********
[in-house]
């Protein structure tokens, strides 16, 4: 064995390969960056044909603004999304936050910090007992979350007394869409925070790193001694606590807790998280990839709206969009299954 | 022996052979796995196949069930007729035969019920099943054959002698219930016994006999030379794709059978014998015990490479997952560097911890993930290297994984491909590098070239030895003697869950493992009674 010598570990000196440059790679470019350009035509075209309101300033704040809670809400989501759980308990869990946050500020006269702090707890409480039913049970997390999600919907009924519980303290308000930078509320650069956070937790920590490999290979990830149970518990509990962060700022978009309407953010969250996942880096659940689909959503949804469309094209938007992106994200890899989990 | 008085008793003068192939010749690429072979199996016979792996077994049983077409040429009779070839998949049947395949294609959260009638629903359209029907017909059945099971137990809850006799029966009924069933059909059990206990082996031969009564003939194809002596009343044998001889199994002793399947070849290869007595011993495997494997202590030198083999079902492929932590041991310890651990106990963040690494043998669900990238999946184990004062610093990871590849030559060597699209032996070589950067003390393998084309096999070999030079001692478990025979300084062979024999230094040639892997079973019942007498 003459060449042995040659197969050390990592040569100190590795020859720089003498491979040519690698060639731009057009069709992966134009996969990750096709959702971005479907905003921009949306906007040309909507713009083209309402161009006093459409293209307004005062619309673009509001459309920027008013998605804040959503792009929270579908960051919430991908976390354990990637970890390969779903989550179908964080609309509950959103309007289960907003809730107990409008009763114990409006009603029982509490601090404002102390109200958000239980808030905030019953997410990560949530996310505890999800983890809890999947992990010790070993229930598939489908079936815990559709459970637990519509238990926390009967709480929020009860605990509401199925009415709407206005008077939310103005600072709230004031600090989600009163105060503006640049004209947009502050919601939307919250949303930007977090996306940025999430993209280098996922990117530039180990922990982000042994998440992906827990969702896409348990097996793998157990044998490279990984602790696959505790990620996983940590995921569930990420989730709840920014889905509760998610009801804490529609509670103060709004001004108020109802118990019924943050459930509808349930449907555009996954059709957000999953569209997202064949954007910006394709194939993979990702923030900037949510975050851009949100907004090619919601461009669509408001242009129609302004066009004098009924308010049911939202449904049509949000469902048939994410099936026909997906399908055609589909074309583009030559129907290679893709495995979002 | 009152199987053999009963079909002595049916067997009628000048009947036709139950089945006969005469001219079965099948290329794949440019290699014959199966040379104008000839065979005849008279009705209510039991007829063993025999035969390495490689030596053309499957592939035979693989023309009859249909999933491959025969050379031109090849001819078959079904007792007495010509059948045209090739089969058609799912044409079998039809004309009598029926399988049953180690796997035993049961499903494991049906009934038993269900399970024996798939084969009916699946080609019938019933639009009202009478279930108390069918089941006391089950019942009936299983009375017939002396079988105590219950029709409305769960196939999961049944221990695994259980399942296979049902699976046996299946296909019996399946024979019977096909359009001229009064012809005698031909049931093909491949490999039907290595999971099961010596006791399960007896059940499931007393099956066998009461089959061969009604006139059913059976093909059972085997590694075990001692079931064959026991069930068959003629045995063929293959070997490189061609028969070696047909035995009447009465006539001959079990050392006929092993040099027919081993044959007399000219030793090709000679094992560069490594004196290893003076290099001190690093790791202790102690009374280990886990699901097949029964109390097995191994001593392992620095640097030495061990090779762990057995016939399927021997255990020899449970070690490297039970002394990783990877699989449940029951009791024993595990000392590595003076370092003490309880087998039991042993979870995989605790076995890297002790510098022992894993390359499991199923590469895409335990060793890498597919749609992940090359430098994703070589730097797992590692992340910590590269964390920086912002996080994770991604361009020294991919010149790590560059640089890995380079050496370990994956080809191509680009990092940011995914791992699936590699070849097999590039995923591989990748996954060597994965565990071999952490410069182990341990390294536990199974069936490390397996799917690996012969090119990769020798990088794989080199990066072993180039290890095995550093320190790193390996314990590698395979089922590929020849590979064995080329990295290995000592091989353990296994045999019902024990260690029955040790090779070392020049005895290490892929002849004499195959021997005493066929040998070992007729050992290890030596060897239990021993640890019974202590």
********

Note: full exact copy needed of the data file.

[in-house]
């Protein structure tokens, strides 16, 4: 064995390969960056044909603004999304936050910090007992979350007394869409925070790193001694606590807790998280990839709206969009299954 | 022996052979796995196949069930007729035969019920099943054959002698219930016994006999030379794709059978014998015990490479997952560097911890993930290297994984491909590098070239030895003697869950493992009674 010598570990000196440059790679470019350009035509075209309101300033704040809670809400989501759980308990869990946050500020006269702090707890409480039913049970997390999600919907009924519980303290308000930078509320650069956070937790920590490999290979990830149970518990509990962060700022978009309407953010969250996942880096659940689909959503949804469309094209938007992106994200890899989990 | 008085008793003068192939010749690429072979199996016979792996077994049983077409040429009779070839998949049947395949294609959260009638629903359209029907017909059945099971137990809850006799029966009924069933059909059990206990082996031969009564003939194809002596009343044998001889199994002793399947070849290869007595011993495997494997202590030198083999079902492929932590041991310890651990106990963040690494043998669900990238999946184990004062610093990871590849030559060597699209032996070589950067003390393998084309096999070999030079001692478990025979300084062979024999230094040639892997079973019942007498 003459060449042995040659197969050390990592040569100190590795020859720089003498491979040519690698060639731009057009069709992966134009996969990750096709959702971005479907905003921009949306906007040309909507713009083209309402161009006093459409293209307004005062619309673009509001459309920027008013998605804040959503792009929270579908960051919430991908976390354990990637970890390969779903989550179908964080609309509950959103309007289960907003809730107990409008009763114990409006009603029982509490601090404002102390109200958000239980808030905030019953997410990560949530996310505890999800983890809890999947992990010790070993229930598939489908079936815990559709459970637990519509238990926390009967709480929020009860605990509401199925009415709407206005008077939310103005600072709230004031600090989600009163105060503006640049004209947009502050919601939307919250949303930007977090996306940025999430993209280098996922990117530039180990922990982000042994998440992906827990969702896409348990097996793998157990044998490279990984602790696959505790990620996983940590995921569930990420989730709840920014889905509760998610009801804490529609509670103060709004001004108020109802118990019924943050459930509808349930449907555009996954059709957000999953569209997202064949954007910006394709194939993979990702923030900037949510975050851009949100907004090619919601461009669509408001242009129609302004066009004098009924308010049911939202449904049509949000469902048939994410099936026909997906399908055609589909074309583009030559129907290679893709495995979002 | 009152199987053999009963079909002595049916067997009628000048009947036709139950089945006969005469001219079965099948290329794949440019290699014959199966040379104008000839065979005849008279009705209510039991007829063993025999035969390495490689030596053309499957592939035979693989023309009859249909999933491959025969050379031109090849001819078959079904007792007495010509059948045209090739089969058609799912044409079998039809004309009598029926399988049953180690796997035993049961499903494991049906009934038993269900399970024996798939084969009916699946080609019938019933639009009202009478279930108390069918089941006391089950019942009936299983009375017939002396079988105590219950029709409305769960196939999961049944221990695994259980399942296979049902699976046996299946296909019996399946024979019977096909359009001229009064012809005698031909049931093909491949490999039907290595999971099961010596006791399960007896059940499931007393099956066998009461089959061969009604006139059913059976093909059972085997590694075990001692079931064959026991069930068959003629045995063929293959070997490189061609028969070696047909035995009447009465006539001959079990050392006929092993040099027919081993044959007399000219030793090709000679094992560069490594004196290893003076290099001190690093790791202790102690009374280990886990699901097949029964109390097995191994001593392992620095640097030495061990090779762990057995016939399927021997255990020899449970070690490297039970002394990783990877699989449940029951009791024993595990000392590595003076370092003490309880087998039991042993979870995989605790076995890297002790510098022992894993390359499991199923590469895409335990060793890498597919749609992940090359430098994703070589730097797992590692992340910590590269964390920086912002996080994770991604361009020294991919010149790590560059640089890995380079050496370990994956080809191509680009990092940011995914791992699936590699070849097999590039995923591989990748996954060597994965565990071999952490410069182990341990390294536990199974069936490390397996799917690996012969090119990769020798990088794989080199990066072993180039290890095995550093320190790193390996314990590698395979089922590929020849590979064995080329990295290995000592091989353990296994045999019902024990260690029955040790090779070392020049005895290490892929002849004499195959021997005493066929040998070992007729050992290890030596060897239990021993640890019974202590």